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The Business Lead Programme adds diversity to our people and culture

Adding diversity to our people and culture

The Business Lead Programme is an award-winning initiative run by Hanken & SSE Executive Education. It aims at integrating highly educated immigrants

The Business Lead Programme is an award-winning initiative.

— The Business Lead Programme changed my life, says Jacqueline Weinberg, a Tax and Accounting specialist originally from Brazil, who now works as a Tax & Legal Senior at KPMG. She joined the Programme to learn about Finnish business life and, ultimately, just to get a job.

KPMG joined the Programme with two motives in mind: it allowed KPMG to promote social responsibility in practice and added diversity to our people and culture. Only a small minority of our employees are currently other than native Finnish or Swedish speakers. 

— We need to understand different backgrounds and business cultures in order to serve our clients in the best possible way, points out Eija Mylläri, Tax & Legal Senior Manager. It was her team that welcomed Jacqueline as an intern last summer.

Stepping out of the comfort zone

Jacqueline felt she had to start all over again as she moved to Finland. She was an experienced professional with an international career, but she had never been an immigrant before – nor unemployed. She found it hard to enter the job market as a non-fluent Finnish speaker.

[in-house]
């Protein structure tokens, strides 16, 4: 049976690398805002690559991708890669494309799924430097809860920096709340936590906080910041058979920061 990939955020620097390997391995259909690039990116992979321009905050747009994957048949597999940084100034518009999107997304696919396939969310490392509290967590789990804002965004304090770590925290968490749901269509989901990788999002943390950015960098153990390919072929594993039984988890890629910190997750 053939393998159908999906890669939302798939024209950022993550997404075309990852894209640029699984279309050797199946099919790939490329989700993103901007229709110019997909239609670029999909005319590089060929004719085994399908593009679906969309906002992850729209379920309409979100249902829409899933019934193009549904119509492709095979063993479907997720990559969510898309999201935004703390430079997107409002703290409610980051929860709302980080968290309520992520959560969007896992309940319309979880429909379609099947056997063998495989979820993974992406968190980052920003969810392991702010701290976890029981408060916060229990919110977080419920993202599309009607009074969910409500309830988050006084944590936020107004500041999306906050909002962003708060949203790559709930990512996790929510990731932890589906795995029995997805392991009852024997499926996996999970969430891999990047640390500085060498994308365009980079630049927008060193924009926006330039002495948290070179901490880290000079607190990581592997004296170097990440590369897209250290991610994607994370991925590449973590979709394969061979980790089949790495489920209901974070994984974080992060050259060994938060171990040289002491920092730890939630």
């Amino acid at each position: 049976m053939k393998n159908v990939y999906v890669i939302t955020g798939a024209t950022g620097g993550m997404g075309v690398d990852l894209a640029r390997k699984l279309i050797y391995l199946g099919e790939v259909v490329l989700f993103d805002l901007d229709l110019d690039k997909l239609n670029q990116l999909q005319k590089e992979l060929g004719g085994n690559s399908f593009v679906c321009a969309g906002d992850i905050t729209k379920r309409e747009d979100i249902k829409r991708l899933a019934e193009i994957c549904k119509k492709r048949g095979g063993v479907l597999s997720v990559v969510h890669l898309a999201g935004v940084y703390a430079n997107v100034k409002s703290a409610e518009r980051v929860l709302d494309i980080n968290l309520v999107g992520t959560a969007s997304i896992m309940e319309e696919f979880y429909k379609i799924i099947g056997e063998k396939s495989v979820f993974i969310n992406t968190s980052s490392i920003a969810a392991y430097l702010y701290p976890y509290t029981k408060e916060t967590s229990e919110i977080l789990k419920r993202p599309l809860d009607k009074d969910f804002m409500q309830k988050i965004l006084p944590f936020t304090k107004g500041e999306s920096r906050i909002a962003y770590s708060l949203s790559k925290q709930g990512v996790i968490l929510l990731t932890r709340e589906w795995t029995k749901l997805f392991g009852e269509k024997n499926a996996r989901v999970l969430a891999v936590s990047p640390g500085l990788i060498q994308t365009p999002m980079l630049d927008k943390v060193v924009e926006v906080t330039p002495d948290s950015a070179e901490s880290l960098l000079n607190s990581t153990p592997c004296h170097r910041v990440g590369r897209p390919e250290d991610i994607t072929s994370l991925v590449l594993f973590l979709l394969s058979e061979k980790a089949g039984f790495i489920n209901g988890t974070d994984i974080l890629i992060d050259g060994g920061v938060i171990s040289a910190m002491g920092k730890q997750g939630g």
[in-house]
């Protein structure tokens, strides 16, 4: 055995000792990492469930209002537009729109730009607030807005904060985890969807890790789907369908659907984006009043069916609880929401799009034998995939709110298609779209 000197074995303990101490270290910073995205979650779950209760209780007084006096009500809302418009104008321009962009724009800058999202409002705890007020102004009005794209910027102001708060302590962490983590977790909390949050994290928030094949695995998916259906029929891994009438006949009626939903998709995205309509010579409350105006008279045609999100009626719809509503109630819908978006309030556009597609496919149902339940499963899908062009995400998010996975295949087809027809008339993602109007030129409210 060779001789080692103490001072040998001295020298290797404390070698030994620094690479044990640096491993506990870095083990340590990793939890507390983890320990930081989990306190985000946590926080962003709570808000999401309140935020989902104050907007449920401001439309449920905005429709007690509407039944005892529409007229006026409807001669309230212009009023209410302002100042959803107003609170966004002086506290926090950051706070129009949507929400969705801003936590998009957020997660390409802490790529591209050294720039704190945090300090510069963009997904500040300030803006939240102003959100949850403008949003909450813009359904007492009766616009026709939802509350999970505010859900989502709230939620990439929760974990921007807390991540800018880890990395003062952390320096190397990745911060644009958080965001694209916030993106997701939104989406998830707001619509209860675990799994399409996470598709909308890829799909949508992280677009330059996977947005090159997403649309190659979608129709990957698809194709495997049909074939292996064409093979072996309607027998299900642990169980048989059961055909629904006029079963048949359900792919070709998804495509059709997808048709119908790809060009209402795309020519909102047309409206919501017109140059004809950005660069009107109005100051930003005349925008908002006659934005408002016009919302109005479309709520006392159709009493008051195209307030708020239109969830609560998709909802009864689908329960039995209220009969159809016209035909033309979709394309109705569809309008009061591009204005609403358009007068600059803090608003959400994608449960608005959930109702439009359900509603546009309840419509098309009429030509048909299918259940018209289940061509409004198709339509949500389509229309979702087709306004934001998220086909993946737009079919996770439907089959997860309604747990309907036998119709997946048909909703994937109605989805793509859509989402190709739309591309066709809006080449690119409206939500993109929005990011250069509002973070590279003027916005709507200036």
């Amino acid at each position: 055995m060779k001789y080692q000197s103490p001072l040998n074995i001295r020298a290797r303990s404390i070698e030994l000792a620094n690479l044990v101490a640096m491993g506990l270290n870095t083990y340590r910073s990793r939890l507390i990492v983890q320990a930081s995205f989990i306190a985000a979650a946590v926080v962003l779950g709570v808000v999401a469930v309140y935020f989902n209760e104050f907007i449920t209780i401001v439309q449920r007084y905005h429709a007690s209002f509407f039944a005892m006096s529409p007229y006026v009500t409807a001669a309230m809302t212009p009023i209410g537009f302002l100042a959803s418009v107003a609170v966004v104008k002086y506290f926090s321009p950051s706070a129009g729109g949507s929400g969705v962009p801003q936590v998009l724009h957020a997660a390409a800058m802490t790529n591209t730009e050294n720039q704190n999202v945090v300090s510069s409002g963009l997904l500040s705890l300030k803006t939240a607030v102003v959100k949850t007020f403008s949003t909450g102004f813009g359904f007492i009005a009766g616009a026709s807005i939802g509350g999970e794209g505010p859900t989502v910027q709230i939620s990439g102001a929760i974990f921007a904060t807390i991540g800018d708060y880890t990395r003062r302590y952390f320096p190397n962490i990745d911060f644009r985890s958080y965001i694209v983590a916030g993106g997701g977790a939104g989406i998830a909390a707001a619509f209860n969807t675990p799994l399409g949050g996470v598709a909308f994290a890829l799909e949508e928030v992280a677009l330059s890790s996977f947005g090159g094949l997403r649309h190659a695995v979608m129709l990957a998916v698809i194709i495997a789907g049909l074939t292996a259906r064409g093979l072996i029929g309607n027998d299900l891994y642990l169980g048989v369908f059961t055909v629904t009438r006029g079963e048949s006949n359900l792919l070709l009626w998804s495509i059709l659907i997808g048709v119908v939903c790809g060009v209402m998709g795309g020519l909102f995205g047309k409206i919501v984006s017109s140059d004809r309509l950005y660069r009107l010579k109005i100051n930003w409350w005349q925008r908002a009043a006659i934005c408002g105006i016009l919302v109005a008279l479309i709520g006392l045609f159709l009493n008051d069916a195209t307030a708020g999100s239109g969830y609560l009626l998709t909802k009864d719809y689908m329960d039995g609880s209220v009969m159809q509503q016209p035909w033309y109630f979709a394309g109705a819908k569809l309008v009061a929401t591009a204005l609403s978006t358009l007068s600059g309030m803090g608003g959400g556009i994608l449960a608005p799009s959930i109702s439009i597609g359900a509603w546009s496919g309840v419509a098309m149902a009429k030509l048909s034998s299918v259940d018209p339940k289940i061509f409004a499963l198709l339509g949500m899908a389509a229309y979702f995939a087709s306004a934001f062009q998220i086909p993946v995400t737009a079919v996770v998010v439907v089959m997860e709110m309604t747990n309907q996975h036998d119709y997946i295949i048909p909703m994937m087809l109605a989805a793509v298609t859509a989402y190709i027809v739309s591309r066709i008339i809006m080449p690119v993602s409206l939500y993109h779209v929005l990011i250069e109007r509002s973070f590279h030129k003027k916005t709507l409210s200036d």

— The program was a big opportunity for me, she says. 

At first, she felt totally out of her comfort zone, however.

— I felt like an elephant in a china shop on my first day at KPMG. I was even afraid to walk, since it was so silent at the office! But I very much wanted to learn about Finnish business life and make a contribution myself, she recalls.

— Hiring a foreigner means that the employer must step out of the comfort zone, too. The newcomer needs to be open-minded and willing to learn and network. But the company also has to adjust to different working styles and business cultures. After all, it takes two to tango, adds Eija.

Practising what we preach concerning diversity

So how can a company help newcomers to integrate? In Eija’s view, the best way is to let them follow how the incumbents do their work in practice. An experienced newcomer is able to ask insightful questions and make perceptive comments, thus providing added value for the team almost immediately.

Jacqueline appreciated trainings that were available in English and the well-structured induction process. It was important for her to learn about the company and to know whom she should ask for advice.

— I felt very well supported, both emotionally and in practical matters, she says, but admits nevertheless that she was very anxious at the beginning to get down to some serious work and show the value she could add to the team during her three-month internship.

— Originally, we didn’t have a vacancy in our team, but when we read Jacqueline’s CV and realized what vast experience she has, we wanted to see how much she could contribute. We were also eager to get a team member from South America. We now have five different nationalities in our team and Jacqueline fits in very well, says Eija.

Eija and Jacqueline agree that having employees with diverse backgrounds and perspectives is a big asset.

— Diversity boosts innovation, and all companies need innovation. It’s easy to preach about the need for diversity in theory, but we also need to practise what we preach – both as individuals and as companies, notes Jacqueline.